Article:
ORAM: And I am confident Juan Carlos, who I knew as a teenager at that time in Madrid, was exposed to many, many things. He was not, as has been true of some royal heirs, restricted in a way, or indoctrinated in an essentially negative way. He wasn’t and this is a credit to his father, Don Juan, who stepped aside, as well as to Franco. Juan Carlos personally was encouraged to open up and be exposed to ideas and the people.
OLSON: [He] had just been taken under Franco’s wing and was in school to begin his grooming as a future head of state. There was some disastrous flooding just inland from Barcelona, to the extent that the government in Madrid felt it had to take note of this. So I imagine some high official thought someone needed to make a visit to express sympathy, and why not Juan Carlos? He needed to start getting use to making such ceremonial visits. Juan Carlos was probably in his early 20’s.
We went to the airport as his special plane landed, at this time of devastation and sadness. Juan Carlos stepped off the plane in his double-breasted blazer with ascot tie looking like he was on his way to a polo match or ready for the tables at Monte Carlo. The costume and attitude did not appear appropriate to the occasion. We had already heard rumors that he was not too bright. I thought, “Oh, what a disaster this is going to be for Spain,” eventually having him as king. I could not have been more wrong, as Juan Carlos turned out to be the savior of Spanish democracy.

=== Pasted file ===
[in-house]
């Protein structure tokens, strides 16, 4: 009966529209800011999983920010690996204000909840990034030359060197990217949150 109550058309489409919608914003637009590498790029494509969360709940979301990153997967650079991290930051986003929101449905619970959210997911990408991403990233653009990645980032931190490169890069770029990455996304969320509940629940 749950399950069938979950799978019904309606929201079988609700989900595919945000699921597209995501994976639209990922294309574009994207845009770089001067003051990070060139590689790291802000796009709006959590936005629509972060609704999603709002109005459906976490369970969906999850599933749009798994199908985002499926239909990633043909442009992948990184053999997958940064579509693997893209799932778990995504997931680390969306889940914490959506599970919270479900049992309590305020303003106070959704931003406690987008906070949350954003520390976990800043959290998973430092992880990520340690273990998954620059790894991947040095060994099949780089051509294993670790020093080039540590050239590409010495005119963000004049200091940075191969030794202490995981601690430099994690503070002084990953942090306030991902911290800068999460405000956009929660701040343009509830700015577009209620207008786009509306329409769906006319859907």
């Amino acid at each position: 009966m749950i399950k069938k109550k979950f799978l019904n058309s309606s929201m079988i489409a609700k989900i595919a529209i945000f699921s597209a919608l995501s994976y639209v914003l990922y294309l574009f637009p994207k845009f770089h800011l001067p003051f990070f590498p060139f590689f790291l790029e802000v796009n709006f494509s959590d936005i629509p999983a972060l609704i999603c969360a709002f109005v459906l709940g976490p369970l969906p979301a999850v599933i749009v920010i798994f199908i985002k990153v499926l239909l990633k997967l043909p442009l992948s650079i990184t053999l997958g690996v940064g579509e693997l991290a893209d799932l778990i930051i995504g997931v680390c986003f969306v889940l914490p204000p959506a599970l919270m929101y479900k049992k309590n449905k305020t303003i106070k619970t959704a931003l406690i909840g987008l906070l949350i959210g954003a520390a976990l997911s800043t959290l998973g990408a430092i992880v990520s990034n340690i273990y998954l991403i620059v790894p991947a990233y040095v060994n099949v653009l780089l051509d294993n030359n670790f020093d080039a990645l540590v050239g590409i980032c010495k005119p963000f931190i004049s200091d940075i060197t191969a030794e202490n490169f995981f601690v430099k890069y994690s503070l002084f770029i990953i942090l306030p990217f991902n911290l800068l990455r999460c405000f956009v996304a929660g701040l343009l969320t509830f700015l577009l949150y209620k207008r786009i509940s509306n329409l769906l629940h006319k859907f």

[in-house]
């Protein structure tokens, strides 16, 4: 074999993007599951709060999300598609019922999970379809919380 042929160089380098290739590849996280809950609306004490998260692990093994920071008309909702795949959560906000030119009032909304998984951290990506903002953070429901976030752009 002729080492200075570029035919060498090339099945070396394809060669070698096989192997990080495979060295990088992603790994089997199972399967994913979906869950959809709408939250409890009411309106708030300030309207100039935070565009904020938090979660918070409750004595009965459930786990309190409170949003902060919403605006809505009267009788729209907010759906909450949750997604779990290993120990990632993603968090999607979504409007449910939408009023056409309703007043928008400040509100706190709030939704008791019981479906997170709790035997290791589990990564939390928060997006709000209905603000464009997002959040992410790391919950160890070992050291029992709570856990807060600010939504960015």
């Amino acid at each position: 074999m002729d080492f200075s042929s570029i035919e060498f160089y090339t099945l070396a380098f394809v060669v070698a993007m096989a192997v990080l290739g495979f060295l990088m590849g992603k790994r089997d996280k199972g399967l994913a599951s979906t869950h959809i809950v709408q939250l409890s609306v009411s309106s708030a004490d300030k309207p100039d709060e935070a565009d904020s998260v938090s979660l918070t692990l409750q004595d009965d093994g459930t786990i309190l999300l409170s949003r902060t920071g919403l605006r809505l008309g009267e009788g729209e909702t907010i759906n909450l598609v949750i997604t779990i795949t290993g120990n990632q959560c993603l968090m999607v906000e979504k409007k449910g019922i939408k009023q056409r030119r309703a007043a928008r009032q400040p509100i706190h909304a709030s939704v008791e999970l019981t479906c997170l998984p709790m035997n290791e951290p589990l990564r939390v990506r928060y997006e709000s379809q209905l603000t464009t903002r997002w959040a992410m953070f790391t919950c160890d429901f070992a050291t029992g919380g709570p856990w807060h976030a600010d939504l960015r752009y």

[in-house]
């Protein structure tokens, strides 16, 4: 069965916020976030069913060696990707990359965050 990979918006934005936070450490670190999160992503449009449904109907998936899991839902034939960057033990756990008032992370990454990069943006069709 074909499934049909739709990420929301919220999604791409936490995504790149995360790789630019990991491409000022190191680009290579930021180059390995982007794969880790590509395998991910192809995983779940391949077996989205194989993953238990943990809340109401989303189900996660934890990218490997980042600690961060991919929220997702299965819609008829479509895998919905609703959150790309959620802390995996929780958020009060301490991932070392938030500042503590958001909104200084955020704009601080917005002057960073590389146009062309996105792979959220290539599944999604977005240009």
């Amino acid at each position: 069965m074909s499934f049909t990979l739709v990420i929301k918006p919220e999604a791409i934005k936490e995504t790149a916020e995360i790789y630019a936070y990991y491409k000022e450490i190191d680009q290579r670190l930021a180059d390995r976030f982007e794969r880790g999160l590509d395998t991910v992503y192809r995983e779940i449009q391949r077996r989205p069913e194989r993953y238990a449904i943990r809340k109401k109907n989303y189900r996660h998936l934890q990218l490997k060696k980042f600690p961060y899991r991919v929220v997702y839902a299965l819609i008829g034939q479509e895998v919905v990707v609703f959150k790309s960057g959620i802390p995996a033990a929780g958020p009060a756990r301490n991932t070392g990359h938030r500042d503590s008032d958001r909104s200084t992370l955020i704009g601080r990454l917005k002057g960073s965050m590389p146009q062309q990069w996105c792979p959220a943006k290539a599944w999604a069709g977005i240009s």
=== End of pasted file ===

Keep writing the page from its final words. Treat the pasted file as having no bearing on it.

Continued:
BARBOUR: [When Franco died] in 1976, maybe September, he was a very uncertain figure. He was, after all, Franco’s adopted son, and I don’t know whether that’s legal or not. Franco referred to him as his son, treated him as a son, treated him as his heir to be, but never institutionalized it. Sent him to all the military colleges, saw that he was properly married, really was as much if not more of a father than the King’s real father, the Count of Barcelona. So when Franco died the question was, will this pleasant, extremely agreeable, likeable, young man succeed? If so, to what degree? And in accordance with what were believed to be Franco’s intentions, the successor government tried to make the King a figurehead. And Franco at one point had said something like, “Yes, my heir will be tied hand and foot.” So the new government acted as though the King was to be the figurehead. He was King, he was never crowned, there was never a coronation….